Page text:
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Surface water flooding


Surface water flooding, often referred to as flash flooding, can happen to anyone, you don't have to live in a flood risk area to be affected.

When a large amount of rainfall overwhelms the drainage system, it cannot cope or may become blocked with debris, and any excess water could quickly find its way into your property. This can happen without much warning and it is difficult to predict accurately where heavy rain is likely to fall.

With a little bit of planning you may be able to avoid the worst and put measures in place to minimise damage to your property.

Be prepared

The Environment Agency can advise if you are at risk of flooding from rivers or the sea and provides a free 24 hour flood warning service, but often there is limited advance warning for surface water flooding and the events are very localised.

The Met Office and local news, travel and weather bulletins will give you an indication of whether surface water flooding is likely or not. It's always useful to listen to any weather warnings that may be issued for your area. These will indicate whether heavy rainfall may be expected and give you time to think about what actions you can take to protect your property if you have nothing in place. The warnings are given a colour depending on a combination of both the likelihood of the event happening and the impact the conditions may have:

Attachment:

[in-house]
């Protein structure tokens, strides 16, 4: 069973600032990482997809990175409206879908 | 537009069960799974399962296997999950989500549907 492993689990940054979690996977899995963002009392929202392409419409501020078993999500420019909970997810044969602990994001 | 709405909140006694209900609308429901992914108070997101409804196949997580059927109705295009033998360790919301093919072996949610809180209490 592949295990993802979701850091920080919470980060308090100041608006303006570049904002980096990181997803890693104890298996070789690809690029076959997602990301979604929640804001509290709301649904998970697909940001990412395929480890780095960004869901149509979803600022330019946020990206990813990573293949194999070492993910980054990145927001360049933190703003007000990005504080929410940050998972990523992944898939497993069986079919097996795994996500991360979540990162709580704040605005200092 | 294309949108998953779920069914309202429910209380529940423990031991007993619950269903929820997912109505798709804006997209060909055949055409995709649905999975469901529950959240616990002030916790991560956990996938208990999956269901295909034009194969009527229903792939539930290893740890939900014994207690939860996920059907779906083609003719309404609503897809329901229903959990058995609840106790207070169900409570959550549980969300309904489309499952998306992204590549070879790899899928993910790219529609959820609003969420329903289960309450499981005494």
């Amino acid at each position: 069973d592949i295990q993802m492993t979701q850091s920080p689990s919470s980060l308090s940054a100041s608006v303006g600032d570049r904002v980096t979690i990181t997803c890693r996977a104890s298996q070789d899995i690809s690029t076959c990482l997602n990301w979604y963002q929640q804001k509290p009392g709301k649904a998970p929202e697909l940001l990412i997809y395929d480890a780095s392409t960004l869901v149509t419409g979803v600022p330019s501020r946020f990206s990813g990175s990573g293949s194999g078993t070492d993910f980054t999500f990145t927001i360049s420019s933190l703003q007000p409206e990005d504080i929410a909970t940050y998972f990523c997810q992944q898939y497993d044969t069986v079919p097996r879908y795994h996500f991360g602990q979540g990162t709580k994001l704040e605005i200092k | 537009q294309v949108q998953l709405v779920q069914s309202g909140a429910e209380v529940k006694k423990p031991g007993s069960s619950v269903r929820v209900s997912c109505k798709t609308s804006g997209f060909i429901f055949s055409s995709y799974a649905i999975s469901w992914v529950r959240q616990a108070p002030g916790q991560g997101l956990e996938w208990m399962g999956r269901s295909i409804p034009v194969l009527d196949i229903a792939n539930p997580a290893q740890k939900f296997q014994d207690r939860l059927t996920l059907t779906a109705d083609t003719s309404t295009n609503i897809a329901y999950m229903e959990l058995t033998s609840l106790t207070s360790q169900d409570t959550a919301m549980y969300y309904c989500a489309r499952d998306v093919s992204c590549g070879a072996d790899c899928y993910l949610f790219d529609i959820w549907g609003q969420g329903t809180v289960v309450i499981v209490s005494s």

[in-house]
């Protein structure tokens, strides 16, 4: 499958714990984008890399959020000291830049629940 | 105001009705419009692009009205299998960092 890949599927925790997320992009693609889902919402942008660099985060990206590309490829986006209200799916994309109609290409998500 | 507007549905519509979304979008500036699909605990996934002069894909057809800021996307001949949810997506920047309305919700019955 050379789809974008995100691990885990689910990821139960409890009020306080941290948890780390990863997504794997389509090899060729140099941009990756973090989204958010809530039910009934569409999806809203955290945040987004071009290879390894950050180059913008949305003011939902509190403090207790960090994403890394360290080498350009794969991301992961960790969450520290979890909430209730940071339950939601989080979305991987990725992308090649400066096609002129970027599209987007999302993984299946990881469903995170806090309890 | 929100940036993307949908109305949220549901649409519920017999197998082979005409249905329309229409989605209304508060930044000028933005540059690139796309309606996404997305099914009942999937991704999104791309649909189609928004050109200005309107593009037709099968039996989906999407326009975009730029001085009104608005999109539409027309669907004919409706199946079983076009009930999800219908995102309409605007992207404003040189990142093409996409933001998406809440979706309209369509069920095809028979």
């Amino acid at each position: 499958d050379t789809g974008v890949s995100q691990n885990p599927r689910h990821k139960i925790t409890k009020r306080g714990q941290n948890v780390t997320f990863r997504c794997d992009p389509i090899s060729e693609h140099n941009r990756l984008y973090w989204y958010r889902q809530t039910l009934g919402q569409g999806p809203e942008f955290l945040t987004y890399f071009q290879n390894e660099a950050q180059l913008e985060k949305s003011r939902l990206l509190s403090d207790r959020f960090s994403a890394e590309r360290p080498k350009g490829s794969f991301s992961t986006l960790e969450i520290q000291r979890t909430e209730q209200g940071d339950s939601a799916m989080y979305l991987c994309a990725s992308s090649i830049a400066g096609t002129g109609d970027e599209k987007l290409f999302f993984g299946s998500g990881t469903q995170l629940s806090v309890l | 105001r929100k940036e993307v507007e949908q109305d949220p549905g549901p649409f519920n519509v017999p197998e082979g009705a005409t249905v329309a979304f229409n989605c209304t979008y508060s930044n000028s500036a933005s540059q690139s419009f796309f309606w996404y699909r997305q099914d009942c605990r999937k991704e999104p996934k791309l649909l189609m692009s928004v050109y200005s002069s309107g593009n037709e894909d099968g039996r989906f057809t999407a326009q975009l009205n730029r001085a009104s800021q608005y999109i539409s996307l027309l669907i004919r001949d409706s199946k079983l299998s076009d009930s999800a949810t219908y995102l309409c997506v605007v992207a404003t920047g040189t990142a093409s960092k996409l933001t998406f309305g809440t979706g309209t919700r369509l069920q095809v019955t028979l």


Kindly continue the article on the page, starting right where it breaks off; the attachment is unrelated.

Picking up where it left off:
Warning types and colour
WarningNo severe weatherBe awareBe preparedTake action

Yellow: Be aware

Severe weather is possible over the next few days and could affect you. Yellow means that you should plan ahead thinking about possible travel delays, or the disruption of your day to day activities. The Met Office is monitoring the developing weather situation and Yellow means keep an eye on the latest forecast and be aware that the weather may change or worsen, leading to disruption of your plans in the next few days. Sometimes, due to the localised nature, the impact could be similar to the amber warning.

Amber: Be prepared

There is an increased likelihood of bad weather affecting you, which could potentially disrupt your plans and possibly cause travel delays, difficult driving conditions due to spray and standing water, road and rail closures, interruption to power and the potential risk to life and property. Amber means you need to be prepared to change your plans and protect you, your family and community from the impacts of the severe weather based on the forecast from the Met Office.

Red: Take action

Extreme weather is expected.  Red means you  should take action now to keep yourself and others safe from the impact of the weather. Widespread damage, travel and power disruption and risk to life is likely. You must avoid dangerous areas and follow the advice of the emergency services and local authorities.